Ocean fish and other types of marine organisms are wildlife-in fact, they are the last group of wildlife that people hunt on a large scale. Unfortunately, we’re depleting the oceans of its wildlife, just as we have with many land animals. Between 1950 and 1994, fishermen increased their catch 400% by using more boats and more effective fishing gear. The number of people eating seafood has also increased as it is often seen as a healthier option to beef, chicken, and pork. According to the Monterey Bay Aquarium, “85% of the world’s fisheries are now fully exploited, overexploited or have collapsed. Meanwhile, demand has continued to rise, to about 118 million tons in 2010—over seven times what it was in 1950.” One science article predicts that we’ll run out of fish in the ocean in 2048! How did this all happen?
- OVERFISHING– We’re catching fish faster than they can reproduce.
- FISHING OUT THE FOOD WEB– We’ve been fishing out the large fish first-these fish are also slower to develop and reproduce. Since there are less of the larger fish, we’re starting to catch the smaller fish that many organisms depend on for prey. This is affecting species throughout different ecosystems.
- POOR FISHERY MANAGEMENT: Different governments have different regulations regarding the fishing industry. Some management practices have lead to near fishery collapses (eg. Atlantic cod) by providing government incentives/tax breaks for fishermen which can encourage overfishing, having few laws to encourage sustainable fishing, and not having the resources to deal with poaching/illegal fishing. International laws are sometimes only signed by certain countries and there are different laws regarding in which oceans each country is allowed to fish in.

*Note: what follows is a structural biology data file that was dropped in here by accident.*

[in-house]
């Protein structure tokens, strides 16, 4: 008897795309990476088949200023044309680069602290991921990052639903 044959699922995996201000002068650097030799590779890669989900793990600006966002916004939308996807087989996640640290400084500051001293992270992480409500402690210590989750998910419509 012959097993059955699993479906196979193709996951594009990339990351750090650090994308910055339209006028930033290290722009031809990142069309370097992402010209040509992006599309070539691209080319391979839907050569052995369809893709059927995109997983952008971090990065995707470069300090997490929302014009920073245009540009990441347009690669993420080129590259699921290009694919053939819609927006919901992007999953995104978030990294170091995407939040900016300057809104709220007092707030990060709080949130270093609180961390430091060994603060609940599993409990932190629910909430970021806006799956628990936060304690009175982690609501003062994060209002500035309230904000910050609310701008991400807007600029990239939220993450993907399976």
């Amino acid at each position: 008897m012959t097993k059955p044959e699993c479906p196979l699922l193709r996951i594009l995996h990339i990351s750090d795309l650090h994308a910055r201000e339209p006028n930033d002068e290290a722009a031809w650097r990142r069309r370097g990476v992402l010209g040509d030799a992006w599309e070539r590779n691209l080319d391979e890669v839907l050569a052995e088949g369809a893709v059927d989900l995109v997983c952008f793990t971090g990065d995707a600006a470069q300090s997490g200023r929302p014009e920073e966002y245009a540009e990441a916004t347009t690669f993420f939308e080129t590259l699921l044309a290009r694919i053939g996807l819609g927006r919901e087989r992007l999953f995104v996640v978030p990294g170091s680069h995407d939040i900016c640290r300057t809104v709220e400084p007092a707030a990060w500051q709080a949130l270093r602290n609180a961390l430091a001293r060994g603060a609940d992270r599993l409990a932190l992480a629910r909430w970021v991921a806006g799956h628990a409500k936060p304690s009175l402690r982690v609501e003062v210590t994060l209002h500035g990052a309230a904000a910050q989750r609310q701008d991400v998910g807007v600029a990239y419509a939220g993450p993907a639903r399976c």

- ENVIRONMENTALLY DAMAGING FISHING PRACTICES: Bottom trawling and dredging damage the ocean floor and all of its inhabitants. This can kill of important habitat for marine larvae and juveniles who find shelter there. Trawling and dredging literally tears up the sea floor and takes everything with it. Longlines have baited hooks that can stretch for 50 miles. Although this is an efficient way to fish especially for large species like tuna and swordfish, it is indiscriminate. Both trawling and longlining results in literally tons of bycatch (unwanted or unsellable species.) Bycatch is usually just tossed back into the ocean and not all species can survive the trauma of being caught in a net or longline. Nearly 20 percent of shark species are threatened with extinction, primarily as a result of being caught accidentally on longlines. Bycatch also includes young fish that could rebuild populations if they were allowed to grow and breed.